I also appreciated being reminded of white allies from the 1960's. Growing up in Eastern North Carolina, at that time I was not aware of any. Then in 1967 or so, a white librarian began to give books from the "white section" of the library to my friend Patricia and I. She saw our love of reading and wanted to nurture that in us. It was a seemingly small gift of "ally-ship" that spoke volumes.

      I also applauded the film for daring to show the meanness of white society at that time, and the way class and gender played out as well. These issues

are still relevant today. They are just cloaked in different forms and sometimes more subtle. Just look at how meanness is now playing out in our current political discourse.        

      The Help is not, however, the first story to tackle the experiences of a Black domestic. Nor is it the first to explore the lives of Black women. Barbara Neely wrote an award-winning murder mystery series set in the 1980s about Blanche White, a charming, extraordinarily feminist maid. The fact that it is not a best seller or a movie can produce a spectrum of emotions varying from caution to rage, depending on one's perspective. The anger among many blacks and other progressives regarding The Help, as another in the line of "whites exploiting black folk's stories" and/or "whites creating feel good movies for themselves", is understandable when we think about it as another example of the embedded structural, institutional and cultural realities of racial inequity.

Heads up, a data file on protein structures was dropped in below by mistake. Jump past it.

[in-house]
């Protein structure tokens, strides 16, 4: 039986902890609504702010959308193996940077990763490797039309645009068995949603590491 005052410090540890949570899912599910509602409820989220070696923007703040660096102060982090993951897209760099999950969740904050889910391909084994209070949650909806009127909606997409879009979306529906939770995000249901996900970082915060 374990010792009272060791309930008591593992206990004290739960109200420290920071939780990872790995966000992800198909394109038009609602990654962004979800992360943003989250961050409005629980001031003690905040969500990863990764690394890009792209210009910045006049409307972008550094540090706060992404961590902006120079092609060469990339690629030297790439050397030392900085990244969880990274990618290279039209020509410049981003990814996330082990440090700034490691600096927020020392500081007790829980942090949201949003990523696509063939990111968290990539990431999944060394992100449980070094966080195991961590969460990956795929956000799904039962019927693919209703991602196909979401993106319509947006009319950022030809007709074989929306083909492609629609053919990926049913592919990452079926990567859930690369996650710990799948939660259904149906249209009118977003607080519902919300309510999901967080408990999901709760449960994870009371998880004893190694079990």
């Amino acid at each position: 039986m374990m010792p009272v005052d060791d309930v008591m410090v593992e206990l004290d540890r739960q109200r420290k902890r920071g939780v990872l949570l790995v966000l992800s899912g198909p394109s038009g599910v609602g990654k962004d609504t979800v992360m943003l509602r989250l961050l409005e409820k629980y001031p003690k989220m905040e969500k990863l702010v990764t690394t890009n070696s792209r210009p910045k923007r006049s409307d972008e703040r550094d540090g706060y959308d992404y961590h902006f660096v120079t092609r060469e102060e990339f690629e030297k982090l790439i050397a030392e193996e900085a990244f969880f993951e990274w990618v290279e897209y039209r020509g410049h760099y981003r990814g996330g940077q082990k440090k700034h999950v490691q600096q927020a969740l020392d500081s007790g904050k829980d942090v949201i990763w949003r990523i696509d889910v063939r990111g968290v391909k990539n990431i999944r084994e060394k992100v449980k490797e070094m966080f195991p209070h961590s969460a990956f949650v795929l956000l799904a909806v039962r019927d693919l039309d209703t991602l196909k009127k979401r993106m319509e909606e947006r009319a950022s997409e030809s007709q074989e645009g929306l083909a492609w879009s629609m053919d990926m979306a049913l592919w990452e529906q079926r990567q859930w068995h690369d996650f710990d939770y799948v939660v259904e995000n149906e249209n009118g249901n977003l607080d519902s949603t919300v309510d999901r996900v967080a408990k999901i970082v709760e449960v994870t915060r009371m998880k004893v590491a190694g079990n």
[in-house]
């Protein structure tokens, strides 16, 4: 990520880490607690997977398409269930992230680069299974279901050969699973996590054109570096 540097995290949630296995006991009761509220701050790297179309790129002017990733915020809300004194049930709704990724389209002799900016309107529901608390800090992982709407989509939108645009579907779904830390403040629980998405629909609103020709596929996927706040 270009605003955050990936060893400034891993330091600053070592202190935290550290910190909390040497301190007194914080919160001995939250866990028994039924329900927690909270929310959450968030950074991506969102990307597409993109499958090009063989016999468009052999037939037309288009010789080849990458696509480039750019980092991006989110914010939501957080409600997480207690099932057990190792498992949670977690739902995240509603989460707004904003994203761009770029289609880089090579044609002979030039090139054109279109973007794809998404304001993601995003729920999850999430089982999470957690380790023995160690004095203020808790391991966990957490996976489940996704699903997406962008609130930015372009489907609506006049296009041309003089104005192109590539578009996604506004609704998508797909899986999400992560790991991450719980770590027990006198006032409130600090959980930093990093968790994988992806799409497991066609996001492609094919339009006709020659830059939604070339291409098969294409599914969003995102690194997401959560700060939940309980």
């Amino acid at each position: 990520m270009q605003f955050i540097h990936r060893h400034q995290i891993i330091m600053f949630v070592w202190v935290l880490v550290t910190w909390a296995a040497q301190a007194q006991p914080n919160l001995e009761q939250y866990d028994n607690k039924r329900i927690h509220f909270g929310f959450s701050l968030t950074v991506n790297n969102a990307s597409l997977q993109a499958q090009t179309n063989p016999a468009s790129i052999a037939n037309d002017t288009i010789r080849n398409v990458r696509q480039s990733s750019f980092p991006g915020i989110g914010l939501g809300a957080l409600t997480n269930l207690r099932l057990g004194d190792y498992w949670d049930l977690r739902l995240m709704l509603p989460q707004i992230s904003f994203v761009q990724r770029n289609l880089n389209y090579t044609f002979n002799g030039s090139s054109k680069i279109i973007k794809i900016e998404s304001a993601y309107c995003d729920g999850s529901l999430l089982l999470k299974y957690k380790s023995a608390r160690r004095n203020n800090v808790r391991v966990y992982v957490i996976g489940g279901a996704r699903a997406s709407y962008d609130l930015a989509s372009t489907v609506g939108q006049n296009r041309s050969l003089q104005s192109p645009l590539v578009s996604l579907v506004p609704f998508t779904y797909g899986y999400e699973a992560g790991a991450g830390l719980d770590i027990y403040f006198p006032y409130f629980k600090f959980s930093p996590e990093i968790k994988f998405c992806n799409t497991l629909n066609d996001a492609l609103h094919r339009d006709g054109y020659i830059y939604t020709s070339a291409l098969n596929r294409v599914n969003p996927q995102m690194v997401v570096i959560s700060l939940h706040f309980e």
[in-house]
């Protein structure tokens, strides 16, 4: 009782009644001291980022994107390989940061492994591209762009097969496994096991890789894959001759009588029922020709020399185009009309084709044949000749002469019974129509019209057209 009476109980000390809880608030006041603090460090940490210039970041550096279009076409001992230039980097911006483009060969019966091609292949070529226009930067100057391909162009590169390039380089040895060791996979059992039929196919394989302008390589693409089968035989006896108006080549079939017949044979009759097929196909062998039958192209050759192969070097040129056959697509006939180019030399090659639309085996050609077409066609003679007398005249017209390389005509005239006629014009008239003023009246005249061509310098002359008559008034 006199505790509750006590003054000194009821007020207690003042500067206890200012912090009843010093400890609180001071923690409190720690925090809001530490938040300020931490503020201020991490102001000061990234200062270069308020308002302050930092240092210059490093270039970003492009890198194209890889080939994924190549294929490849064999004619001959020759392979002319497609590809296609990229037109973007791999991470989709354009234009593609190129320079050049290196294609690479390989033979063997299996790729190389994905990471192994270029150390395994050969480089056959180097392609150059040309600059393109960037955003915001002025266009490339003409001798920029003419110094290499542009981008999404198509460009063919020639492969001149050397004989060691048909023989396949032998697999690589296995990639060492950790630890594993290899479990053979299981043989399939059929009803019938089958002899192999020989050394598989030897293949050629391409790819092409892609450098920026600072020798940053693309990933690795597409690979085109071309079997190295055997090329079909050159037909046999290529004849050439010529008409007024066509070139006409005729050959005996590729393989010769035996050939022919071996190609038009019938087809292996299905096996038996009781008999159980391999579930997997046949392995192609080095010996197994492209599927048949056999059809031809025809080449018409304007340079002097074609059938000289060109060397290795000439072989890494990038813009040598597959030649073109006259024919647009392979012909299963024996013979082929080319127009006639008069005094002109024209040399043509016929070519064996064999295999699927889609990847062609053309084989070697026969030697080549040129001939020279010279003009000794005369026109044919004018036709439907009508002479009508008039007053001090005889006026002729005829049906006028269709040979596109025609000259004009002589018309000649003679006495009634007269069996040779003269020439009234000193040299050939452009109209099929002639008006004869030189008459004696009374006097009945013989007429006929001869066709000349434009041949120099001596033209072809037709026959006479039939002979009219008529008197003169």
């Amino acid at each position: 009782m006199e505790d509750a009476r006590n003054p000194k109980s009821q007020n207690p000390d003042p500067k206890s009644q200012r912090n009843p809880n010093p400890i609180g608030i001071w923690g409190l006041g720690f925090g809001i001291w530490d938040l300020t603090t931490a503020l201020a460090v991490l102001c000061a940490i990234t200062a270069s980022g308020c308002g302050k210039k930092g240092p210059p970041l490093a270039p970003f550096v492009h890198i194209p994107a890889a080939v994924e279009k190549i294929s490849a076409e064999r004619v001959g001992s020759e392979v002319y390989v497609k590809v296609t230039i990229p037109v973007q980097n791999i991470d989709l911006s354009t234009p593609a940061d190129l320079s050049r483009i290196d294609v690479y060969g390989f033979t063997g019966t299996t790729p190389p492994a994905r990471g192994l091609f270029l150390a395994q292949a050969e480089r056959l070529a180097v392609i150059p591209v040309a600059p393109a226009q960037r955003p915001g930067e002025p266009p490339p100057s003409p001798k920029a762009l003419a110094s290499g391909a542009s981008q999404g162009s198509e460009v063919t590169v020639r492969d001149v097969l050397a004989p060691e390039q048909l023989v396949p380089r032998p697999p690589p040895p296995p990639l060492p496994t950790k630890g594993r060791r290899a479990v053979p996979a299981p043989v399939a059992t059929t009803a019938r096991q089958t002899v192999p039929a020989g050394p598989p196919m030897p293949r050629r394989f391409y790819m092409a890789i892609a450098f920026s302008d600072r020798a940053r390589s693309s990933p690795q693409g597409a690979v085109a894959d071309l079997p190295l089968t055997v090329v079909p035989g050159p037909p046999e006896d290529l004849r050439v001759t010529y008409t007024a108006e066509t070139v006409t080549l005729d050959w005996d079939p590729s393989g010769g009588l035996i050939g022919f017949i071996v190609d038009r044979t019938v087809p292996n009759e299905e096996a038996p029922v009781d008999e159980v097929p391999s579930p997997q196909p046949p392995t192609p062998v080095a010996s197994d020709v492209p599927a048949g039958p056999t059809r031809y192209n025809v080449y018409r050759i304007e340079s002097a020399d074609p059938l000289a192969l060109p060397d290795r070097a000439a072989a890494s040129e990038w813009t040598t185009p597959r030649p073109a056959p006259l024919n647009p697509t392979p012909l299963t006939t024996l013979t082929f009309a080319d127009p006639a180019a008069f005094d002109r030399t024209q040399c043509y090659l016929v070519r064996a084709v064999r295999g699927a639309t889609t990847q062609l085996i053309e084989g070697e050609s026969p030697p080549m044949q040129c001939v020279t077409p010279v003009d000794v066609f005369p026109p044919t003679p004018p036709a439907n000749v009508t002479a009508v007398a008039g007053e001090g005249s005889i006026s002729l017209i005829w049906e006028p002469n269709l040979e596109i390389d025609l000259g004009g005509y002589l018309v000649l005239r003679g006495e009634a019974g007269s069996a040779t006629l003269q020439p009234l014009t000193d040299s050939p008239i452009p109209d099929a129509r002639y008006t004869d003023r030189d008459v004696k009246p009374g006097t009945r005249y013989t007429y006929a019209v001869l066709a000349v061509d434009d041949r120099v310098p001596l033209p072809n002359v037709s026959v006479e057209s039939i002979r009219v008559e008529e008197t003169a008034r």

Racism and classism were destructive forces in the 1950s and their impacts continue today. The Help brings us back to these roots and compels us to look at the economic and social impacts of this unfinished trauma on human lives. What is truth and reconciliation at the personal, interpersonal, institutional and cultural levels?  All need to be addressed and it is a long-term journey.
       We, as a country, still live largely in two parallel worlds. So many white folks just do not know about the depth of black bi-cultural understanding-both of white AND black culture and of our shared human condition. This knowledge is most publicly evident in the work of the tireless black artists, filmmakers and writers who have commented on the experience of being "raced black" since our coming to these shores.You can also see the evidence of these parallel worlds in Europe, historically as well as currently. (See our Check These Out! links on our sidebar.)

        As we can see in The Help, our story is integral to that of the dominant story, yet typically invisible and painful to uncover. When filmmakers of color and others who have been historically excluded are freely telling our own story and being heard, the dynamics of racism will begin to shift. Then we will begin having healing and restorative conversations that start with recognition of how each of us has been affected by this legacy. It will also get us to explore the things we might do to

help change it.  

      The pain of the content of The Help is a good place to start the discussion. As a person interested in inviting people to recognize, understand, appreciate and utilize differences, I am frankly encouraged by seeing how this movie is sparking conversation among many of you in your own circles of influence.